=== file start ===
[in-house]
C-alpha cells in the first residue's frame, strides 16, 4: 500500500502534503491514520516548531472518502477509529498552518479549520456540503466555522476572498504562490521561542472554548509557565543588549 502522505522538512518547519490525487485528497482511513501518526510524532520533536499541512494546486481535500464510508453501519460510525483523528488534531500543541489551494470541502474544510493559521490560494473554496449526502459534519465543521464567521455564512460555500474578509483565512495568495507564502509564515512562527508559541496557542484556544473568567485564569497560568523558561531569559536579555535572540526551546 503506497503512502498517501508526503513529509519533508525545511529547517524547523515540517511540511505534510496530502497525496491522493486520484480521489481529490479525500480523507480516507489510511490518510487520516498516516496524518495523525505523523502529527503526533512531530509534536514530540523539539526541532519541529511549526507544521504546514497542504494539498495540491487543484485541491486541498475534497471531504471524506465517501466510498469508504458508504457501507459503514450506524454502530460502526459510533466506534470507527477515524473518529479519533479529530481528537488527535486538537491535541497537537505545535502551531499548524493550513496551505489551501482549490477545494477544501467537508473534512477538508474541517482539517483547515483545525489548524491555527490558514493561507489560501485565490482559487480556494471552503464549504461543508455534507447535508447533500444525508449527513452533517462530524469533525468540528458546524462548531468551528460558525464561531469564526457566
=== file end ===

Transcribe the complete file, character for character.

[in-house]
C-alpha cells in the first residue's frame, strides 16, 4: 500500500502534503491514520516548531472518502477509529498552518479549520456540503466555522476572498504562490521561542472554548509557565543588549 502522505522538512518547519490525487485528497482511513501518526510524532520533536499541512494546486481535500464510508453501519460510525483523528488534531500543541489551494470541502474544510493559521490560494473554496449526502459534519465543521464567521455564512460555500474578509483565512495568495507564502509564515512562527508559541496557542484556544473568567485564569497560568523558561531569559536579555535572540526551546 503506497503512502498517501508526503513529509519533508525545511529547517524547523515540517511540511505534510496530502497525496491522493486520484480521489481529490479525500480523507480516507489510511490518510487520516498516516496524518495523525505523523502529527503526533512531530509534536514530540523539539526541532519541529511549526507544521504546514497542504494539498495540491487543484485541491486541498475534497471531504471524506465517501466510498469508504458508504457501507459503514450506524454502530460502526459510533466506534470507527477515524473518529479519533479529530481528537488527535486538537491535541497537537505545535502551531499548524493550513496551505489551501482549490477545494477544501467537508473534512477538508474541517482539517483547515483545525489548524491555527490558514493561507489560501485565490482559487480556494471552503464549504461543508455534507447535508447533500444525508449527513452533517462530524469533525468540528458546524462548531468551528460558525464561531469564526457566